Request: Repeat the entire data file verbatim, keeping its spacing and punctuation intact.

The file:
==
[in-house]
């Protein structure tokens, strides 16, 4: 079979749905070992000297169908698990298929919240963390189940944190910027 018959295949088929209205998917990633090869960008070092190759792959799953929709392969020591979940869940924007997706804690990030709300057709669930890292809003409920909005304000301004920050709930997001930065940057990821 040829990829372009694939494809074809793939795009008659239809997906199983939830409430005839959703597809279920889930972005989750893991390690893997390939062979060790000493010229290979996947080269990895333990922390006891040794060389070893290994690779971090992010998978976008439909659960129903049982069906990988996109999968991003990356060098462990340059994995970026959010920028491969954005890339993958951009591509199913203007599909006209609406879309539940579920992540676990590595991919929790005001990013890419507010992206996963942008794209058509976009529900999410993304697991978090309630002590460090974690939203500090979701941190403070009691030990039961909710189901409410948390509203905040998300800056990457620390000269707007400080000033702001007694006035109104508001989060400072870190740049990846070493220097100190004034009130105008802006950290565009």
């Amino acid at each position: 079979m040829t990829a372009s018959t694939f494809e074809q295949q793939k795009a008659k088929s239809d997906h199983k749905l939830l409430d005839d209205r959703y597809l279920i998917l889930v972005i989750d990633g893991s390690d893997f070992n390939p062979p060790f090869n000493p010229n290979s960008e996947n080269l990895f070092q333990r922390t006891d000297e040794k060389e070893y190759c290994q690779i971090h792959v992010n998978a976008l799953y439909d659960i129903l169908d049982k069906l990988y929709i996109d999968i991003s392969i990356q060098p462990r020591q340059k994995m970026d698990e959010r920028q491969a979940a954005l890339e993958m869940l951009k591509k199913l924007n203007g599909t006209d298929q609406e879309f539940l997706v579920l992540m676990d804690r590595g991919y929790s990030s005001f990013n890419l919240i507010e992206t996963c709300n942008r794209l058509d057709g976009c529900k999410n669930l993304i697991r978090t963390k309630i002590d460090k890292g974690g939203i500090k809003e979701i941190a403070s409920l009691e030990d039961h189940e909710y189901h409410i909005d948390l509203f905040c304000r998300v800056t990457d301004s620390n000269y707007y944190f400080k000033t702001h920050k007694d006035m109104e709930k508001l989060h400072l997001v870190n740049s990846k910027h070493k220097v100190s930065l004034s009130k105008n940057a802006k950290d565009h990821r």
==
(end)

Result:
[in-house]
């Protein structure tokens, strides 16, 4: 079979749905070992000297169908698990298929919240963390189940944190910027 018959295949088929209205998917990633090869960008070092190759792959799953929709392969020591979940869940924007997706804690990030709300057709669930890292809003409920909005304000301004920050709930997001930065940057990821 040829990829372009694939494809074809793939795009008659239809997906199983939830409430005839959703597809279920889930972005989750893991390690893997390939062979060790000493010229290979996947080269990895333990922390006891040794060389070893290994690779971090992010998978976008439909659960129903049982069906990988996109999968991003990356060098462990340059994995970026959010920028491969954005890339993958951009591509199913203007599909006209609406879309539940579920992540676990590595991919929790005001990013890419507010992206996963942008794209058509976009529900999410993304697991978090309630002590460090974690939203500090979701941190403070009691030990039961909710189901409410948390509203905040998300800056990457620390000269707007400080000033702001007694006035109104508001989060400072870190740049990846070493220097100190004034009130105008802006950290565009």
């Amino acid at each position: 079979m040829t990829a372009s018959t694939f494809e074809q295949q793939k795009a008659k088929s239809d997906h199983k749905l939830l409430d005839d209205r959703y597809l279920i998917l889930v972005i989750d990633g893991s390690d893997f070992n390939p062979p060790f090869n000493p010229n290979s960008e996947n080269l990895f070092q333990r922390t006891d000297e040794k060389e070893y190759c290994q690779i971090h792959v992010n998978a976008l799953y439909d659960i129903l169908d049982k069906l990988y929709i996109d999968i991003s392969i990356q060098p462990r020591q340059k994995m970026d698990e959010r920028q491969a979940a954005l890339e993958m869940l951009k591509k199913l924007n203007g599909t006209d298929q609406e879309f539940l997706v579920l992540m676990d804690r590595g991919y929790s990030s005001f990013n890419l919240i507010e992206t996963c709300n942008r794209l058509d057709g976009c529900k999410n669930l993304i697991r978090t963390k309630i002590d460090k890292g974690g939203i500090k809003e979701i941190a403070s409920l009691e030990d039961h189940e909710y189901h409410i909005d948390l509203f905040c304000r998300v800056t990457d301004s620390n000269y707007y944190f400080k000033t702001h920050k007694d006035m109104e709930k508001l989060h400072l997001v870190n740049s990846k910027h070493k220097v100190s930065l004034s009130k105008n940057a802006k950290d565009h990821r």